In a small clinic a few blocks from the main highway that runs through the South Texas town of Gonzales, Patrick Caldwell dispenses birth control and straight talk to thousands who flock to her clinic. Caldwell, a nurse practitioner, offers a smorgasbord of family planning options—free when necessary—to her mostly female, impoverished clientele. Teens come in for services, though not as many as Caldwell would like. Gonzales County has the third-highest teen pregnancy rate in the state.
Caldwell fears the number of “babies having babies” may soar even higher after the state’s cuts to family planning funding took effect in September. The Legislature slashed $73 million from Texas’ 2012-2013 family planning budget, a whopping 66 percent reduction.
The clinic where Caldwell works—the Women’s Wellness Center—has seen its state funding, which largely covers the cost of indigent care—decline by a third. Clinic workers are scrambling to assess how they will continue to care for those in need.
The outlook for family planning services in Texas is as bleak as the bone-dry fields that dot this part of Texas, 74 miles east of San Antonio. State officials have estimated that at least 180,000 women could lose access to family planning services. The situation will become especially challenging in rural areas. “Everyone’s getting hit hard, but what you have different in rural areas is you have no other resources,” said Fran Hagerty, CEO of the Women’s Health and Family Planning Association of Texas. “These are not big urban areas with big donors where you have these special events like you could in Houston or Austin or Dallas. If these clinics go away, there’s nothing else. It’s really a dire situation.”
Caldwell’s clinic is run by Community Health Centers of South Central Texas, a(n) nonprofit with an $8 million budget that runs three full-service rural clinics, as well as the Women’s Wellness Center. With so much less money from the state, the clinics will almost certainly have to reduce services.
Family planning dollars fund more than just birth control. They cover Pap tests, clinical breast exams, and cholesterol, diabetes and STD testing for people whose incomes fall below 185 percent of the federal poverty level. Fewer low-income people will now have access to these services.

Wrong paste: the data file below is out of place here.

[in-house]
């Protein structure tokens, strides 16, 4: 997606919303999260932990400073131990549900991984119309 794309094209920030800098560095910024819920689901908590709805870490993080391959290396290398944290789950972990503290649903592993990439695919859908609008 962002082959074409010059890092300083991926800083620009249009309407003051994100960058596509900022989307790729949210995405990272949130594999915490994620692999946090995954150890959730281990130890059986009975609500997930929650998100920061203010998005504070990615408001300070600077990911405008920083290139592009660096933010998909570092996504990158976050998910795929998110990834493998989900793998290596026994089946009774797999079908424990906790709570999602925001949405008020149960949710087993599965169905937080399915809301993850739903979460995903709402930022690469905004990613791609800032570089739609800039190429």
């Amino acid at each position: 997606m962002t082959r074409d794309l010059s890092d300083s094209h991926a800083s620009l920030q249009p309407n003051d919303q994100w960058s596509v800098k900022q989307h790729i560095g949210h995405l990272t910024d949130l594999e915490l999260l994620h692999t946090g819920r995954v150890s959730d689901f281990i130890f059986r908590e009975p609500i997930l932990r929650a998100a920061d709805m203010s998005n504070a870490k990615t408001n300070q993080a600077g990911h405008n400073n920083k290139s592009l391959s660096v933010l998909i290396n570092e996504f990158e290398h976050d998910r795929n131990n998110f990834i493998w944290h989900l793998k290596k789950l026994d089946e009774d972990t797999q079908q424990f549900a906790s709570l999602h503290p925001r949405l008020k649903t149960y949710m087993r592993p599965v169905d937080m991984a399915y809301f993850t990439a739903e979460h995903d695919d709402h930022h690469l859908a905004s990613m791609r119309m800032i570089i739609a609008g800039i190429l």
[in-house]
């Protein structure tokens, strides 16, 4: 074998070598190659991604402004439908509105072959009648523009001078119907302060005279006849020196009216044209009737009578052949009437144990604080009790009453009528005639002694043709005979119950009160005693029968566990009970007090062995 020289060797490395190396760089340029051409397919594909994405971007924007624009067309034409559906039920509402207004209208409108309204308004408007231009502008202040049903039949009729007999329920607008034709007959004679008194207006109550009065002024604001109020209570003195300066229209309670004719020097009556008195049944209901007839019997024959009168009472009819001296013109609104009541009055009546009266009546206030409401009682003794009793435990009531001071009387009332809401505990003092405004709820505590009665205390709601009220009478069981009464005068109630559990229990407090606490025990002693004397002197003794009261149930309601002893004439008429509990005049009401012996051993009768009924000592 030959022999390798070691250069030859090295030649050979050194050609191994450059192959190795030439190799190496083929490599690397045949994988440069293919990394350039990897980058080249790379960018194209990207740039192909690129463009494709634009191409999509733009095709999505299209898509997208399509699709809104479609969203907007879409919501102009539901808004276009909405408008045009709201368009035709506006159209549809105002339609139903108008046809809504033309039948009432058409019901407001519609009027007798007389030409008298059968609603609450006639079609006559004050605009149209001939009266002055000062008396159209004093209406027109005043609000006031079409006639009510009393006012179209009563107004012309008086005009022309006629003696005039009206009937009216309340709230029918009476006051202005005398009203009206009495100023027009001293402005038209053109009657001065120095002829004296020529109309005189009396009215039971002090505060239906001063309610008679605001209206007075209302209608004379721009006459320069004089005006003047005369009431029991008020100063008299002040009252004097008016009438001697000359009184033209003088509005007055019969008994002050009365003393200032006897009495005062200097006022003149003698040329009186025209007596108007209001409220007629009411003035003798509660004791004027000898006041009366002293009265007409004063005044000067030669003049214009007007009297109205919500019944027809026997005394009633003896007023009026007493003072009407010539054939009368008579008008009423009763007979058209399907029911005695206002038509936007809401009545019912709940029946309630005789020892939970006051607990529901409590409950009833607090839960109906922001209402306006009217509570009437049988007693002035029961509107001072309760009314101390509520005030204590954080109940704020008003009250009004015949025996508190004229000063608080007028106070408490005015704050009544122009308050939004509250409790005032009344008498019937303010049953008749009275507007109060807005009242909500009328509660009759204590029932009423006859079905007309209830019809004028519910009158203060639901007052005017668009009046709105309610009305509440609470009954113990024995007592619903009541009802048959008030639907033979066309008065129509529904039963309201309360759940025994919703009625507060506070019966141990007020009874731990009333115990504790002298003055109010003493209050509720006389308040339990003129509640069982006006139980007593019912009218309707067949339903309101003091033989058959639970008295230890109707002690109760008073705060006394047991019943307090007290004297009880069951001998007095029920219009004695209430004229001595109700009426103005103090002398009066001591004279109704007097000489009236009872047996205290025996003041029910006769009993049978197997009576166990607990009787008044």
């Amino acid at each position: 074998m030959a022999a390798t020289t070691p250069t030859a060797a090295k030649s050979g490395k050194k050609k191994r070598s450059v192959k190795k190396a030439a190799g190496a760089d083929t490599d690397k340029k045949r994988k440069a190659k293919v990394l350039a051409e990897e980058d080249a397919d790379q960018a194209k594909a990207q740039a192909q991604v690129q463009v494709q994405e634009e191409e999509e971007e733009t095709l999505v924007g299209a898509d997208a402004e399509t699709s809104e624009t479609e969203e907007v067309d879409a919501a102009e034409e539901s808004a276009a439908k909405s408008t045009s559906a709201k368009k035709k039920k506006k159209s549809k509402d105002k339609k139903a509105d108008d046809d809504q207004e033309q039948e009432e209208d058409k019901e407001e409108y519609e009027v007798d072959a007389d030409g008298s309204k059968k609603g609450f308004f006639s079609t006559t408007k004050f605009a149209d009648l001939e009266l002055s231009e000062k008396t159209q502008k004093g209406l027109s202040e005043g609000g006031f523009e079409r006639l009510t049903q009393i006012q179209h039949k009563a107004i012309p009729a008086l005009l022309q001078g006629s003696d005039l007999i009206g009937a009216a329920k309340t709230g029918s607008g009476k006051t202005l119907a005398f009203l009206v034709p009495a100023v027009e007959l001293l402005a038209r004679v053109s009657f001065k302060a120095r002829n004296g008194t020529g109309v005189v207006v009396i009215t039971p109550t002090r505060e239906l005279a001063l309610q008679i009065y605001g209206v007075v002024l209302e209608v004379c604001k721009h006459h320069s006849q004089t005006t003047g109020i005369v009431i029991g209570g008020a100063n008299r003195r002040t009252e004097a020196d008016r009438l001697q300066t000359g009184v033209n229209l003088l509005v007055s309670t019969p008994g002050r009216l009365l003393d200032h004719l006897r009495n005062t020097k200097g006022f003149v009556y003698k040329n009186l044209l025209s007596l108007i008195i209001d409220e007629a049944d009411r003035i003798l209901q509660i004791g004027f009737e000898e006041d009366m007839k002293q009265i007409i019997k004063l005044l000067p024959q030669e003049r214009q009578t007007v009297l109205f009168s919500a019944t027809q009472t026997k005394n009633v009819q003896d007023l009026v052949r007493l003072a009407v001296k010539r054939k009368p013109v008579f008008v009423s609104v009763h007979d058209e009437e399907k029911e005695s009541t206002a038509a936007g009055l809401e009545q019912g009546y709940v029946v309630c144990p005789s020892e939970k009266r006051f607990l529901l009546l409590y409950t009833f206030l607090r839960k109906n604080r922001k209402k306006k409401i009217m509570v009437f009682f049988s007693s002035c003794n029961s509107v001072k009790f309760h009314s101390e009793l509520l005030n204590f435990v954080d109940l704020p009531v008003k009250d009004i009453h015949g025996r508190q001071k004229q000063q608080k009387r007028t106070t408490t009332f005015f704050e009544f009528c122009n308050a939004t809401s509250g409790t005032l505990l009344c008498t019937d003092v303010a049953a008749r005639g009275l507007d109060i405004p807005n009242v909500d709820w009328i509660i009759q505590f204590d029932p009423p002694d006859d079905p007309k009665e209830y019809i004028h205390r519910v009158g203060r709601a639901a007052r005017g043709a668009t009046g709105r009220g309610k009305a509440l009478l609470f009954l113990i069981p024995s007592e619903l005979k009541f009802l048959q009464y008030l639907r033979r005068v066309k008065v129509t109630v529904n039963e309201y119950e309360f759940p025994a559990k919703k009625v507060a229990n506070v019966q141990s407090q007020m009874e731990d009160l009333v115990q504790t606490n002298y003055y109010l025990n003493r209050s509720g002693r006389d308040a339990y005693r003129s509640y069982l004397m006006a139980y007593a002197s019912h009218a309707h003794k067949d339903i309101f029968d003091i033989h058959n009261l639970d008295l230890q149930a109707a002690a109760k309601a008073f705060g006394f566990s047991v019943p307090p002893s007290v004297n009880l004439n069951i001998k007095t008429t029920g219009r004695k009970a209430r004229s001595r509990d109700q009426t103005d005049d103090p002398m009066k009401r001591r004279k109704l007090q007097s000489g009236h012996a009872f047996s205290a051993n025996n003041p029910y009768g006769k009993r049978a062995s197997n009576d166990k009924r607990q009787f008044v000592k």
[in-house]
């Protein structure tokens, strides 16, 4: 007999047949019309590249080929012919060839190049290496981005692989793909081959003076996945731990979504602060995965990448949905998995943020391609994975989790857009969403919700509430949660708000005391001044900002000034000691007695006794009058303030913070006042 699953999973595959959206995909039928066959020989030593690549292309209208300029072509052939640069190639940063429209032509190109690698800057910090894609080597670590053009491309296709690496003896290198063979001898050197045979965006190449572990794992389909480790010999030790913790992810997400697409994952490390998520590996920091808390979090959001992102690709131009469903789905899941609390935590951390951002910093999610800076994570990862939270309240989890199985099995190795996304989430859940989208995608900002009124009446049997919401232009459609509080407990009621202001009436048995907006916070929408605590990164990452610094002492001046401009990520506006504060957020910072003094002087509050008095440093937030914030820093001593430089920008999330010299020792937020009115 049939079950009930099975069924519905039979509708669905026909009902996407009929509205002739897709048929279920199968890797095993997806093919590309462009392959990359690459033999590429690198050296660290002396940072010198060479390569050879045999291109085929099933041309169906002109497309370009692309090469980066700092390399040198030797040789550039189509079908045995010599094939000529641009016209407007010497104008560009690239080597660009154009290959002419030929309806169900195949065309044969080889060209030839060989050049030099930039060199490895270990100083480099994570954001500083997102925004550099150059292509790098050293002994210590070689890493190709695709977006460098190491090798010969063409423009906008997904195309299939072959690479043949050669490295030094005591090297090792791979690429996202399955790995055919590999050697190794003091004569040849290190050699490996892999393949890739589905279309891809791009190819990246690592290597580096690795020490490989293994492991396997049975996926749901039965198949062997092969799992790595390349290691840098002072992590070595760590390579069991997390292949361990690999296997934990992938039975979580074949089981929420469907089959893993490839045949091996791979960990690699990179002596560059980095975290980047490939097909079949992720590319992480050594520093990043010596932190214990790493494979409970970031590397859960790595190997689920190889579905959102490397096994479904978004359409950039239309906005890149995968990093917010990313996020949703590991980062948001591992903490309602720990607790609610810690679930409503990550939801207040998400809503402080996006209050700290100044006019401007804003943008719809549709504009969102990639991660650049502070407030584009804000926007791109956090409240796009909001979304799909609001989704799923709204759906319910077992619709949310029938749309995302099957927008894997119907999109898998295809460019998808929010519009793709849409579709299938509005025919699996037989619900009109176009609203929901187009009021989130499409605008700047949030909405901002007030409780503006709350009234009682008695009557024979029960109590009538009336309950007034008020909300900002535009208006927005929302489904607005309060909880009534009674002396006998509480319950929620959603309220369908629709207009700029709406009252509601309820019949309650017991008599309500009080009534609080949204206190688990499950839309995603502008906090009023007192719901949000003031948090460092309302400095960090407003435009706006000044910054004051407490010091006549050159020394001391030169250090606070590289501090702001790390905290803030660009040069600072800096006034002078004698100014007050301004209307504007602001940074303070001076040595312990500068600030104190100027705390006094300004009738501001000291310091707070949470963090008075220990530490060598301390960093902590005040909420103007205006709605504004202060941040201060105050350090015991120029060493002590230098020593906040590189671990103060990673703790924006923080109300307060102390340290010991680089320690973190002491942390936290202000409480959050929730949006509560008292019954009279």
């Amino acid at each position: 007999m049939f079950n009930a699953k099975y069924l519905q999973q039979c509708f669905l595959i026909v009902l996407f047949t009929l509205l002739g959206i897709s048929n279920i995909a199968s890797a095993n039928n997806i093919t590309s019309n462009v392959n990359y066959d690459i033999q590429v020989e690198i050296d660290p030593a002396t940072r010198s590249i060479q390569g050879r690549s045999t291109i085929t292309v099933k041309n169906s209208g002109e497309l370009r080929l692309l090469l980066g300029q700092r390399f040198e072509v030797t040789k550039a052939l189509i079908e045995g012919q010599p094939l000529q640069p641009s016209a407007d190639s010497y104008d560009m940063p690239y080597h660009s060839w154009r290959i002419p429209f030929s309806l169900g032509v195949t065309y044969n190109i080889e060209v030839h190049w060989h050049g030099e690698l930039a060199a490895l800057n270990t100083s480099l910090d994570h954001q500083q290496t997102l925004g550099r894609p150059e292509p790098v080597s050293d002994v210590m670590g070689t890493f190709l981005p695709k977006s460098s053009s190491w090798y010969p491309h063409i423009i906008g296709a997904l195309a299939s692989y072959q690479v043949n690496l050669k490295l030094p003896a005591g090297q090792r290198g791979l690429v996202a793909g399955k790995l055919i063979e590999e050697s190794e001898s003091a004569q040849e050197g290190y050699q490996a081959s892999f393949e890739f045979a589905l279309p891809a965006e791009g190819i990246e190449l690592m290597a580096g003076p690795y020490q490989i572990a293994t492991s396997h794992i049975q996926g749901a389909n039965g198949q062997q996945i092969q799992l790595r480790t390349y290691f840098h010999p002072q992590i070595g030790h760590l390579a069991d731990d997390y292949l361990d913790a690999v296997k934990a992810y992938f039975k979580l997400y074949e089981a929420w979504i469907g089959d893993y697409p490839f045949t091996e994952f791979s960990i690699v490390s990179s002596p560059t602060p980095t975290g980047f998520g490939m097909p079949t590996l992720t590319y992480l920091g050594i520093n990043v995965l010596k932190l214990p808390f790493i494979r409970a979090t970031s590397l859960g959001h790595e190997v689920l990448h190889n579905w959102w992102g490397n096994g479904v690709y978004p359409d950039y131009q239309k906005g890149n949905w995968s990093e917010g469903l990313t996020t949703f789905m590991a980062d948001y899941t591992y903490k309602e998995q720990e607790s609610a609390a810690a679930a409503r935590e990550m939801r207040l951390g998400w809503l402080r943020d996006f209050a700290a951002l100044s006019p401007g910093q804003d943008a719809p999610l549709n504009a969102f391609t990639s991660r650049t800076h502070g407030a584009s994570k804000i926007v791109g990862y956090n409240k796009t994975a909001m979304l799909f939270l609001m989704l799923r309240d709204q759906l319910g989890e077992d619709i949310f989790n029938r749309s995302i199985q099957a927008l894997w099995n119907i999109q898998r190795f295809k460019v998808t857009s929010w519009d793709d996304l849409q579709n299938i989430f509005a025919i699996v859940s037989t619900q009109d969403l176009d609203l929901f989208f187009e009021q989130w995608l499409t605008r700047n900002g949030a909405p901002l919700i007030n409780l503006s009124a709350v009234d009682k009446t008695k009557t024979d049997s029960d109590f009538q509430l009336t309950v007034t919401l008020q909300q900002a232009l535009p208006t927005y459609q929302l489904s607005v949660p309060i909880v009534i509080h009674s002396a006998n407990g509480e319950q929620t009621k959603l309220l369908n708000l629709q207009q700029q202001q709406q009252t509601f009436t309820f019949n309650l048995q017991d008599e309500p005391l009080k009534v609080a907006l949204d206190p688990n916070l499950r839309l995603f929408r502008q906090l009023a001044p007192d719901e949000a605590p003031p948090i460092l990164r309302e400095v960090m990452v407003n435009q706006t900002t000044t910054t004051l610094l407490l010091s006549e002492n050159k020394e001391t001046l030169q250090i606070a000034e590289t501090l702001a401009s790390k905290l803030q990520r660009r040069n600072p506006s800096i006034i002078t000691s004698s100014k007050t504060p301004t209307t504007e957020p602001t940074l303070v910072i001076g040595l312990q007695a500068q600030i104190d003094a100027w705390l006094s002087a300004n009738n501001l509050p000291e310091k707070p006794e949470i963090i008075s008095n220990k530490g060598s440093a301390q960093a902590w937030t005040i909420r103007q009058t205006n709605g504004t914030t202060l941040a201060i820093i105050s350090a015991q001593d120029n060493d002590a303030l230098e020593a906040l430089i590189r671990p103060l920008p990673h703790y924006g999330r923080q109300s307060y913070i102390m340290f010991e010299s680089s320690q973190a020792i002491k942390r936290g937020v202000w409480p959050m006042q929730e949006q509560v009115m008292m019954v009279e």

No clinic can treat people for free, lamented Henry Salas, CEO Community Health Centers, while recently driving the 18 miles along country roads between clinics in Luling and Gonzales. With 86 percent of his clients uninsured, and 65 percent living in poverty, Salas fears his non-profit may no longer afford the no-one-gets-turned-away-service to new walk-ins who can’t foot the cost of their visits.
The plan, Salas said, is as follows: “We’ll use whatever monies we have until they run out. We’re in unknown waters.”
Salas breaks down the math as he drives: Nearly 12,000 patients were served by his group’s three clinics last year. He expects roughly the same number of people to show up this year, though fewer dollars are in the pot to serve them. Subtract the salaries of seven or eight administrative staff laid off after state budget cuts were announced last spring. There’s a small reserve, about $100,000. In a crunch, they can dip into the reserve. Last year, a grant for primary care allocated in September was depleted by November. More state money became available later in the year but no one harbors illusions that new state grants will arrive this time.
There’s a hospital and another clinic in Gonzales County (pop. 19,000), but that’s it. Though folks here dream of striking it rich in the nearby Eagle Ford shale, where companies are drilling for oil, most people make modest sums in the chicken and cattle farms that surround this city of 7,000, Gonzales’ long-time mayor, Bobby O’Neal, said. Per capita income in the county hovers around $18,000, and 19 percent of the population lives below the federal poverty line, according to the latest government figures.